Too bad that poverty can bring out the worst in people. Especially at times, among politicians well-fed, well-housed and amply rewarded by the same state that they’re prone to decry when it offers assistance to individuals and families who are less comfortably situated. Unfortunately, some of the political rhetoric that has surrounded the competing packages on income support and child poverty put out by Labour and National has been particularly mean-minded…
Can – for instance – Finance Minister Steven Joyce really think that Labour’s offer to help families with their winter power bills would amount to the state dictating that it knows best how people should spend their money? Yikes. And does Act really think that lending assistance to families to give children a better start in life is the same thing as paying people to have babies?
Apparently so. In its package, one of the ways Labour has proposed to relieve child poverty is via a $60 a week assistance to all families during the first year after paid parental leave has been taken, with assistance extending to three years for families on low incomes. Act’s new deputy leader Beth Houlbrooke has decried this suggestion and labelled it a baby bonus:
“Labour’s baby bonus could extend the misery of child poverty and even child abuse,” she said in a Facebook post on Wednesday. “The fact is, parents who cannot afford to have children should not be having them. ACT believes in personal responsibility, meaning we stand with the majority of parents who wait and save before having children.”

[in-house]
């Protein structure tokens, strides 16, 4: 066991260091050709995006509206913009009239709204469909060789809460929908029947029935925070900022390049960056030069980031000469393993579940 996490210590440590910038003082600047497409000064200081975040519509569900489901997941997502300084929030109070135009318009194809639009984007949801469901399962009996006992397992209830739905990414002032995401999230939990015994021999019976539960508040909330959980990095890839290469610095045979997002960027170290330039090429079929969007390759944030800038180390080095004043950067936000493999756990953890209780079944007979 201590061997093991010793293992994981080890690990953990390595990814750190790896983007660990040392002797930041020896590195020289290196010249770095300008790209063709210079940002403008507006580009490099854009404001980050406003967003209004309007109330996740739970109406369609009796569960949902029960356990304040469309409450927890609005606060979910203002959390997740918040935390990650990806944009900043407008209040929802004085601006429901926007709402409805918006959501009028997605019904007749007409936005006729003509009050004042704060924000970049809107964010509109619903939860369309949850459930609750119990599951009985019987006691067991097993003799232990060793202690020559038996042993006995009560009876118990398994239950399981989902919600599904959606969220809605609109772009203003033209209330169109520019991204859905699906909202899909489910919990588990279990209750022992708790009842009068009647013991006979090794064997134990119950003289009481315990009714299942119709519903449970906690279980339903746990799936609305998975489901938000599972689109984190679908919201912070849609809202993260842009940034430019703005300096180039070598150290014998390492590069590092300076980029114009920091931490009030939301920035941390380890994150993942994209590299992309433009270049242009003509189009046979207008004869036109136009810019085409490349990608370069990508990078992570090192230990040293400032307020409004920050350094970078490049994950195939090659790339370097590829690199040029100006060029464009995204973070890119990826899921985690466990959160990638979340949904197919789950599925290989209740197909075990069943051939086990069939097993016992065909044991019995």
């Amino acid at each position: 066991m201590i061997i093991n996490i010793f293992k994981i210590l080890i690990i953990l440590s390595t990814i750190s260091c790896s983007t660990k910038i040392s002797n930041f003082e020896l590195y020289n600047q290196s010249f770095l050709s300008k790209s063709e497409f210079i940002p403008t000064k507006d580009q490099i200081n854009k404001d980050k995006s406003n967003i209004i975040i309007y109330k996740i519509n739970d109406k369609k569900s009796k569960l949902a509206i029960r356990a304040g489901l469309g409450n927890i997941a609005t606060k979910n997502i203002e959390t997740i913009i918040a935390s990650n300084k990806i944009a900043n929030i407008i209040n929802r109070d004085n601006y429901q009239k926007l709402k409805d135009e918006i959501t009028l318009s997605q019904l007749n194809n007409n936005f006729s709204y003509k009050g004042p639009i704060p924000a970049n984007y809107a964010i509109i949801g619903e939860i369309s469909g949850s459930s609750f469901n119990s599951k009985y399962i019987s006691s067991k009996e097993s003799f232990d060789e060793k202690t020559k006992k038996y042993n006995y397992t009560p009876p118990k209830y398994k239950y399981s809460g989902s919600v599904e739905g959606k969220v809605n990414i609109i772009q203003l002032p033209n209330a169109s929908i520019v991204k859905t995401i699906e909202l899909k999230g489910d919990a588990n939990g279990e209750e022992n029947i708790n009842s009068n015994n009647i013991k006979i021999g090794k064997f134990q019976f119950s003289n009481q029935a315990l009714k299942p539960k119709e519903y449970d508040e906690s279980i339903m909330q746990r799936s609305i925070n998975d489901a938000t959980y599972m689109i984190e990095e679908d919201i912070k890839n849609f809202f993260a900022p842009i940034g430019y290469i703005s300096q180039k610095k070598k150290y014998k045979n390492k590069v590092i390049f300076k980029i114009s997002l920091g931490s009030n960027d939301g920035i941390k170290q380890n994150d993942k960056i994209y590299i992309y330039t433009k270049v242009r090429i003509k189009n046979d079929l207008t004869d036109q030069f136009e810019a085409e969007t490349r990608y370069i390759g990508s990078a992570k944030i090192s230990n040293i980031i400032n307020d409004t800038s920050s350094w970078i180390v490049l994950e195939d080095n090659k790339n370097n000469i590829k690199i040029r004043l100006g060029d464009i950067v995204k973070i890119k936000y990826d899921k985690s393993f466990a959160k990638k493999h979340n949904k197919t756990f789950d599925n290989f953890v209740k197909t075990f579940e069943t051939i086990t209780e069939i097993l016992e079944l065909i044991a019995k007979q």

Right. Such comments seem to be based on those hoary old right wing stereotypes about the shiftless and teemingly fertile legions of the poor. To his credit, Opportunities Party leader Gareth Morgan has described Act’s comments as ‘ crap’ and cited evidence that people often move in and out of poverty due to unpredictable life events, and economic forces beyond their control. Moreover, Morgan added, some 30 to 40% of children are unplanned regardless of income – and society owes an obligation of care to them both on compassionate grounds, and by dint of rational economics:
“Regardless of how children ended up in poverty, the primary issue here is how do we improve their lives?” Mr Morgan said on Twitter. “As a civilised society we need to help these children and because not helping them costs us $8 billion a year, economically we need to help them.”
Obviously, it is the state – and not the market – that provides the social safety net. Any social assistance will therefore involve a level of state intrusion into the decision-making of welfare recipients, as Steven Joyce would realise if he ever spent time at a WINZ office. Ultimately, the family support packages that Labour and National are offering voters at this election need to be evaluated on two counts (a) the adequacy of the extra support being offered to those in need and (b) the hoops they have to jump through to get it.
Ironically – given Joyce’s comments in praise of self determination – the National package envisages the state being significantly quicker off the mark in clawing back assistance from those seeking to become self sufficient. Under the National package, support begins to abate once recipients hit the low threshold of $35,000. Under Labour, the threshold is a less miserly $42,000. Both packages, as the Child Poverty Action Group have pointed out, require the support to abate too steeply: